Your job might require creativity from you, but it doesn’t necessarily mean that you are achieving it for yourself. When was the last time you created something ‘just because’? Whether it’s a self portrait or a creative experiment, the brain is a muscle that needs working-out, and you are your own personal trainer.

4. Try Something New to Shift Old Perspectives

Sometimes no amount of fresh air, yoga, or hiking of the Himalayas will make you ready for work the following day. When we are struggling internally with something that we feel we cannot shift, our issues and triggers will come back to haunt us until we work out the root of their existence.

Meditation is perfect for this, as it allows your mind to take necessary time out to process recent, current, or past events. Once you been trained on how to do this effectively, you will be able to gain a refreshed approach to problem solving, shift old and negative perspectives, know how to sustain positive work morale and can-do attitude, and actually want to go to work in the mornings. Who knows, you might find yourself in a fit of a laughter with colleagues that you may not have even spoken with before.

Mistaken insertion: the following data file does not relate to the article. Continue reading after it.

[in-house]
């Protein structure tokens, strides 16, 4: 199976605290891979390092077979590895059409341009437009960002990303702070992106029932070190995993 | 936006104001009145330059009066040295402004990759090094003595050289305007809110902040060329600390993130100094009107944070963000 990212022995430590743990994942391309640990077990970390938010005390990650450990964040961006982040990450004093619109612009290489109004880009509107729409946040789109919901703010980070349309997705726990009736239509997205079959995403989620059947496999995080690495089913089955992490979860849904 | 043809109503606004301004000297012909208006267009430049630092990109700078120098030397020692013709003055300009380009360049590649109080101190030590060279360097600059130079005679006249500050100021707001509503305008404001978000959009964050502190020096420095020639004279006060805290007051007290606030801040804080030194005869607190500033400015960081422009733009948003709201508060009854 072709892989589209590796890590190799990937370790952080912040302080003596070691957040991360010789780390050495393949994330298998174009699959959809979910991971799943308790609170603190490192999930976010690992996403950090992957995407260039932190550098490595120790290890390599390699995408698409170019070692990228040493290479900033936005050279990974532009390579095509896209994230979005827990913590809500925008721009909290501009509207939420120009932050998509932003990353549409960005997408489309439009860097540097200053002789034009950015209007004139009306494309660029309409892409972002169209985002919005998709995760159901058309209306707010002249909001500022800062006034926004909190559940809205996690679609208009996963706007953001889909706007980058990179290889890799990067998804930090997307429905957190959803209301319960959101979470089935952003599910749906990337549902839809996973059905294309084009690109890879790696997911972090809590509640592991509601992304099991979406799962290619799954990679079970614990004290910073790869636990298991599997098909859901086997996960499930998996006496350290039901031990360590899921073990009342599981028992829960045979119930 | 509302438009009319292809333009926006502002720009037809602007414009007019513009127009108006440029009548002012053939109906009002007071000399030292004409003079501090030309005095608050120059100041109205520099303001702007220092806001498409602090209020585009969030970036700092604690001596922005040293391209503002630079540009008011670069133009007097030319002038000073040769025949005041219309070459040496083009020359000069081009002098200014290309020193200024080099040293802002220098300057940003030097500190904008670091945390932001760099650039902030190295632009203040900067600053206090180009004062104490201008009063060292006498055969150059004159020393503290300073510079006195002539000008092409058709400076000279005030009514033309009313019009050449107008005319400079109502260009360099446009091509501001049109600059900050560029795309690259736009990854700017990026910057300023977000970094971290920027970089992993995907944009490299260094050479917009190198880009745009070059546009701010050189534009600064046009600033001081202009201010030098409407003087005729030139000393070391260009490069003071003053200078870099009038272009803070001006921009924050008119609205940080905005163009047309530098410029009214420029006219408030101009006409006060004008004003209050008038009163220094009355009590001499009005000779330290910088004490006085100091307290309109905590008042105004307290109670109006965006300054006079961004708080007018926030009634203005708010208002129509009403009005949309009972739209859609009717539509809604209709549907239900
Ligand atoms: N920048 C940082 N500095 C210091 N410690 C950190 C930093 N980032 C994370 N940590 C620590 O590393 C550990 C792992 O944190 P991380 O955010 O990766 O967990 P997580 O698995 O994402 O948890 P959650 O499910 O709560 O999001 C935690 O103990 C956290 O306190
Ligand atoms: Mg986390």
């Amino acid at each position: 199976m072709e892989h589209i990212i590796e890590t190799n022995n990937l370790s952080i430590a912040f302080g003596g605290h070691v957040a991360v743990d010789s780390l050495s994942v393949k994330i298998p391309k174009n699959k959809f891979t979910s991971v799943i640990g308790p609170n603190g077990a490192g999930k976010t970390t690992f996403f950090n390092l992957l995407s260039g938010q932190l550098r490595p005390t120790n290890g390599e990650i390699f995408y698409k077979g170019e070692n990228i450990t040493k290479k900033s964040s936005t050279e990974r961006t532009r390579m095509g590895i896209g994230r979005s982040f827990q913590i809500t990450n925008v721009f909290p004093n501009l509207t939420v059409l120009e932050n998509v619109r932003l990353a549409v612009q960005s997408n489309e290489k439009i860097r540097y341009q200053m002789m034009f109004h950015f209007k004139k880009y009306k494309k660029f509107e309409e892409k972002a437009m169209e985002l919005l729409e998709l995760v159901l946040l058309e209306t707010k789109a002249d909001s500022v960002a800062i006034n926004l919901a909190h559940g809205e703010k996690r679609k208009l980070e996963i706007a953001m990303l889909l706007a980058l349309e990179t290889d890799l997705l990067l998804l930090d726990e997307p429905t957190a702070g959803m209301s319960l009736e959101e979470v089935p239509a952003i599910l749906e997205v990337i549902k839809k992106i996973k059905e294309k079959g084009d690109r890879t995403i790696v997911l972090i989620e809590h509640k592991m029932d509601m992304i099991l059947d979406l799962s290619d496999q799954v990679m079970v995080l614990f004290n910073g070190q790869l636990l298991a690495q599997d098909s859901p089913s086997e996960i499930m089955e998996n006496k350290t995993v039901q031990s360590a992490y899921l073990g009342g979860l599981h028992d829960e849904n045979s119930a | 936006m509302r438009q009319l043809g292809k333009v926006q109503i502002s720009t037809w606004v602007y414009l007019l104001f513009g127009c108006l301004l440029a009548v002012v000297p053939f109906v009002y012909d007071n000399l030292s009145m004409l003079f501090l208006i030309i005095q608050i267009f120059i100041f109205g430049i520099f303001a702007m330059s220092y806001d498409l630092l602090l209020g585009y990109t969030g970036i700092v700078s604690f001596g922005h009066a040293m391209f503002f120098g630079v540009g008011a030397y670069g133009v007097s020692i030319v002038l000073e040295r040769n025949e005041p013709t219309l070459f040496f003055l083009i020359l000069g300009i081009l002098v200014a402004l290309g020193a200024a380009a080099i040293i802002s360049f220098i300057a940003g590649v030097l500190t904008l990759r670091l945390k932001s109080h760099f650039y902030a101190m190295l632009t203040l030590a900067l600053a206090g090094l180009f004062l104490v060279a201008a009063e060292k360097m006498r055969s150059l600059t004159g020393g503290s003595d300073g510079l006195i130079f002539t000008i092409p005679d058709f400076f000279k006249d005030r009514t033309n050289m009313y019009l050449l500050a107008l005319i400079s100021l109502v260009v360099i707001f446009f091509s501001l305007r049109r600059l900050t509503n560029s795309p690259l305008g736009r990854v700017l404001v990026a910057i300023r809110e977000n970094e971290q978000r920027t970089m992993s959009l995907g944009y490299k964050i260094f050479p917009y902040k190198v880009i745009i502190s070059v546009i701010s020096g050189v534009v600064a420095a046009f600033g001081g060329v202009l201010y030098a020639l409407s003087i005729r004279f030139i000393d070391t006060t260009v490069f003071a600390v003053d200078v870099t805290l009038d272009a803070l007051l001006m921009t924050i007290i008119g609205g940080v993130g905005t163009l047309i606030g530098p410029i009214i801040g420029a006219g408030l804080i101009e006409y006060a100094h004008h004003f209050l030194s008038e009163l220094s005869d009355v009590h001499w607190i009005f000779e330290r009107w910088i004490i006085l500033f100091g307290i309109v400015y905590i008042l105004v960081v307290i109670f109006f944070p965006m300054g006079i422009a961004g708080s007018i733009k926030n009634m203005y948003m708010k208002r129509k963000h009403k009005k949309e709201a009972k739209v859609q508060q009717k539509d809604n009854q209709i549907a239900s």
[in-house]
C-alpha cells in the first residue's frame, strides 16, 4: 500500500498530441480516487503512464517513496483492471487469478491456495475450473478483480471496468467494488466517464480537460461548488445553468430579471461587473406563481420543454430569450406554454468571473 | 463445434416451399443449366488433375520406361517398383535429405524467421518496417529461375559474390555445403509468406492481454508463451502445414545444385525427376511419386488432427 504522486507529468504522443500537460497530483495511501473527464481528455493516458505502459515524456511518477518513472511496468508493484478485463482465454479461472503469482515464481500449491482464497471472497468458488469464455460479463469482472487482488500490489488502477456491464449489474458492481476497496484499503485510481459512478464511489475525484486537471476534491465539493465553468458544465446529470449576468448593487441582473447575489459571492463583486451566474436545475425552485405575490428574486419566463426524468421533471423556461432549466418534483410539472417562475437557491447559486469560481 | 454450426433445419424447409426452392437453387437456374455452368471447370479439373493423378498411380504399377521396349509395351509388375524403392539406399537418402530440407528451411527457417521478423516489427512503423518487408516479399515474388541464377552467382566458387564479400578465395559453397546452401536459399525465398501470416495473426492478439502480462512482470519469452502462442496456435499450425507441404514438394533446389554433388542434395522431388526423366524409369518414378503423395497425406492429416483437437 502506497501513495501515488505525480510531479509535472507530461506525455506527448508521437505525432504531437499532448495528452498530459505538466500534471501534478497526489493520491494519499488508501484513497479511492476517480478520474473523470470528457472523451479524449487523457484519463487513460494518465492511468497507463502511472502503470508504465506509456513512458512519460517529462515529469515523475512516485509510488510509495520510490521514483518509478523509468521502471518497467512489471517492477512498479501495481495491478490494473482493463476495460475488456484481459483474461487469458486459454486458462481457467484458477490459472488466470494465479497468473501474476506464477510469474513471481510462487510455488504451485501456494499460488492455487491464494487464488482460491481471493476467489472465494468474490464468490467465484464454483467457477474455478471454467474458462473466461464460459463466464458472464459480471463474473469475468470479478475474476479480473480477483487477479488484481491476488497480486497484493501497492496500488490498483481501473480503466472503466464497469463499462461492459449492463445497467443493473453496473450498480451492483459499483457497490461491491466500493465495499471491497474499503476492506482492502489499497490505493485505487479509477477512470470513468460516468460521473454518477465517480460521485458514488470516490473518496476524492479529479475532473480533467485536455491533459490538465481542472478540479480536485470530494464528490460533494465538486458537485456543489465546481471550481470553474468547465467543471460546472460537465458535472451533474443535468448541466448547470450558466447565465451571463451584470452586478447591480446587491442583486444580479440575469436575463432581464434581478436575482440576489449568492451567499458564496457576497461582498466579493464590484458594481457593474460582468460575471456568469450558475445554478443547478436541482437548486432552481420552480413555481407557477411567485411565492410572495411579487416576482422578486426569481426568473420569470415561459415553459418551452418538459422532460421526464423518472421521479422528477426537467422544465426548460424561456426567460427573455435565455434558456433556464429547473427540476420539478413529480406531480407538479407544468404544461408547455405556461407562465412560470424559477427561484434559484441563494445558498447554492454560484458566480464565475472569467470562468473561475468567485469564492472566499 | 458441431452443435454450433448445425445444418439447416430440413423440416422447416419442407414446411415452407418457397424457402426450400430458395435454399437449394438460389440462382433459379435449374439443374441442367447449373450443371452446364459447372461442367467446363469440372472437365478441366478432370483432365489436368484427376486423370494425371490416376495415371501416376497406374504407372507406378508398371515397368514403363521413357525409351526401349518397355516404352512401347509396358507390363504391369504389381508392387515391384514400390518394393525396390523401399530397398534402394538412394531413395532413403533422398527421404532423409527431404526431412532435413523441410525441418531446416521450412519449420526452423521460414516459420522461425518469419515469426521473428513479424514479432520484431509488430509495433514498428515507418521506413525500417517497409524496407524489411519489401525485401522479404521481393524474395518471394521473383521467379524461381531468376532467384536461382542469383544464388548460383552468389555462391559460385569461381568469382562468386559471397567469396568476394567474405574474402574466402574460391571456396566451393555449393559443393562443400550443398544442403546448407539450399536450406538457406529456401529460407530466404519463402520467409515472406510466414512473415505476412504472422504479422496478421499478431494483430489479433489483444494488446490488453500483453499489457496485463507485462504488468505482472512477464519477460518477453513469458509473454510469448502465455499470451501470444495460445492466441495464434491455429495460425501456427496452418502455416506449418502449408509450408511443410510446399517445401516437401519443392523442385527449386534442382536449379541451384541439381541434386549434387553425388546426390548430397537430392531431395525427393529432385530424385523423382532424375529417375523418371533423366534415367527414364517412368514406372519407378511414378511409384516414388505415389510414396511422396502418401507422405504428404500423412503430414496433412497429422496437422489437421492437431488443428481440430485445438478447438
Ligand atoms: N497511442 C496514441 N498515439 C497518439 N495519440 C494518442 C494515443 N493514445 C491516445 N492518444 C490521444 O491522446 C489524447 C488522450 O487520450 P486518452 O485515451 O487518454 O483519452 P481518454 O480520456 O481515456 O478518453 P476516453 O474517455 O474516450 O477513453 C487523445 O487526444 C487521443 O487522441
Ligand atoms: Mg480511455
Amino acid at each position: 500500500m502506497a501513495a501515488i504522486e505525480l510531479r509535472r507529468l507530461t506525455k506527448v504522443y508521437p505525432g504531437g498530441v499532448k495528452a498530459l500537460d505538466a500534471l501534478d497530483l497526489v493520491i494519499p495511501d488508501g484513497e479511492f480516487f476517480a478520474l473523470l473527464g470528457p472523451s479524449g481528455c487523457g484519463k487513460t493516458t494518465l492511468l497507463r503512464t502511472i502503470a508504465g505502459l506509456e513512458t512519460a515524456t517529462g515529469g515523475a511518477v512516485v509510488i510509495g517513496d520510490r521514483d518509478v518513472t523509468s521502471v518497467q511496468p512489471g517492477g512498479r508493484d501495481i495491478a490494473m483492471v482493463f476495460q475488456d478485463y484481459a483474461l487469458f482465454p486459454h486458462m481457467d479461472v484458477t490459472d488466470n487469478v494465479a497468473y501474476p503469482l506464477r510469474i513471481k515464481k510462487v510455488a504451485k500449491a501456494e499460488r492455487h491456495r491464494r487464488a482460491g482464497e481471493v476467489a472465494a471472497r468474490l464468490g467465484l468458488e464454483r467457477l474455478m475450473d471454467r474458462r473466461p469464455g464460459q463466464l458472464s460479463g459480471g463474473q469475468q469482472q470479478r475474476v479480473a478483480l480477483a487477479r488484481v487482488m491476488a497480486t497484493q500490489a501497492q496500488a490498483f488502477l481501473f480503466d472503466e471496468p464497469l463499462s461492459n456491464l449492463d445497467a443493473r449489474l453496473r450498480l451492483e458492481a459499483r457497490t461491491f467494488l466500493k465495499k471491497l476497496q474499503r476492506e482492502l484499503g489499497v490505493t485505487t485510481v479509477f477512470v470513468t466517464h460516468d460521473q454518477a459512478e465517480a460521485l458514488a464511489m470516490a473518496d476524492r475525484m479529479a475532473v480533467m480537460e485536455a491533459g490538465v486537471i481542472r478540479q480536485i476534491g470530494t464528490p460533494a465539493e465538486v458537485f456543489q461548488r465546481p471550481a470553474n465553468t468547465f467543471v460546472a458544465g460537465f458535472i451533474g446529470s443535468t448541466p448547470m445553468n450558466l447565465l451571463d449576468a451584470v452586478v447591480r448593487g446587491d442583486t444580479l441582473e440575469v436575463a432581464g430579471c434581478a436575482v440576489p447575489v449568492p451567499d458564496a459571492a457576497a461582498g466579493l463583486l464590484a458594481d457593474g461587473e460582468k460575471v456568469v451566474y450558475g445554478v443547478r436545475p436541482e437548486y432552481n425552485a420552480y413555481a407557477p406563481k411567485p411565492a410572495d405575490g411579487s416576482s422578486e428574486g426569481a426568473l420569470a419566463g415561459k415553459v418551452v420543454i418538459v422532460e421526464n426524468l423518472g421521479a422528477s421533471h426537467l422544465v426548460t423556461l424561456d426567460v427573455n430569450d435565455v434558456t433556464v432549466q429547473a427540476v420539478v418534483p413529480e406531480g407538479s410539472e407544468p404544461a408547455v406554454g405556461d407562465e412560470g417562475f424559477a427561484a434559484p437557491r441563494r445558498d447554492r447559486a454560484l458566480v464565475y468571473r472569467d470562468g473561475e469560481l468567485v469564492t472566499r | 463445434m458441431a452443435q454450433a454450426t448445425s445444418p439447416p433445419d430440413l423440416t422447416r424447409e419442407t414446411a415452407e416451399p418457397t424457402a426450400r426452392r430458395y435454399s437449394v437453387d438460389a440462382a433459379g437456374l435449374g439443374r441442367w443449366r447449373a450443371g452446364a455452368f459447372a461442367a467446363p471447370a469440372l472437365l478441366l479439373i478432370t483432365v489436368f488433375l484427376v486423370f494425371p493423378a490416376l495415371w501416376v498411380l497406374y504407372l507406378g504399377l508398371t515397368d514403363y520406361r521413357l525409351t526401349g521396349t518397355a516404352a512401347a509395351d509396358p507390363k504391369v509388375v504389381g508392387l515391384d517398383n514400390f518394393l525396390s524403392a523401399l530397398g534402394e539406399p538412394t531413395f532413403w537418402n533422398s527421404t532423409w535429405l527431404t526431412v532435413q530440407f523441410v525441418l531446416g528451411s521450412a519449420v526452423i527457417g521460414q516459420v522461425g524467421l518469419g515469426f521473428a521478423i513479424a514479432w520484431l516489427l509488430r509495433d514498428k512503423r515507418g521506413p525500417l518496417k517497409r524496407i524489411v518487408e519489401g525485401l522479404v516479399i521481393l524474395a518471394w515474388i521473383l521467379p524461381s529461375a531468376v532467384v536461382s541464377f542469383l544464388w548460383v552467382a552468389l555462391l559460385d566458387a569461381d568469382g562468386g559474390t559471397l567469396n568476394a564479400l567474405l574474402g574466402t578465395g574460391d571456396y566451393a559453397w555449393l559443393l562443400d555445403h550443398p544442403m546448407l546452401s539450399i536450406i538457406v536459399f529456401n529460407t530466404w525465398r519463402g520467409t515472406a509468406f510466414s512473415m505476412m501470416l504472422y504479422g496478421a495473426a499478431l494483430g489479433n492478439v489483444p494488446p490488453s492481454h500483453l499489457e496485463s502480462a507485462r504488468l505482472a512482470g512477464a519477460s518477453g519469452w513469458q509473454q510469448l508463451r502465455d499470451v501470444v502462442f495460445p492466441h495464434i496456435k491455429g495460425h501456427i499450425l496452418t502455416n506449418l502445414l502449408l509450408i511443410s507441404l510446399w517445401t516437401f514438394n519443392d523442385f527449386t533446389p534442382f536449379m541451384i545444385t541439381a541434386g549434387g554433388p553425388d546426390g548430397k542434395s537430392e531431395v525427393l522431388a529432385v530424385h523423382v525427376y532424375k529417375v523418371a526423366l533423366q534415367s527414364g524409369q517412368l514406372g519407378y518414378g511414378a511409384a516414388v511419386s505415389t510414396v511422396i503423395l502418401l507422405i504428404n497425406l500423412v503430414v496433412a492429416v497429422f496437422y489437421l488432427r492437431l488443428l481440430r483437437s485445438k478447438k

5. Change Your Mental Conversation

Would you talk to your friends and colleagues the way you talk to yourself? If not, it’s time to re-learn how to think positively about yourself and others around you. This can be a difficult one, but you can make the shift and make a huge positive impact on your life in general. By participating in creative and fun team building activities, it can empower you to explore your own creative potential and imagination, providing a fresh and confident sense of self.

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Why You Should Be Practicing Meditation and Mindfulness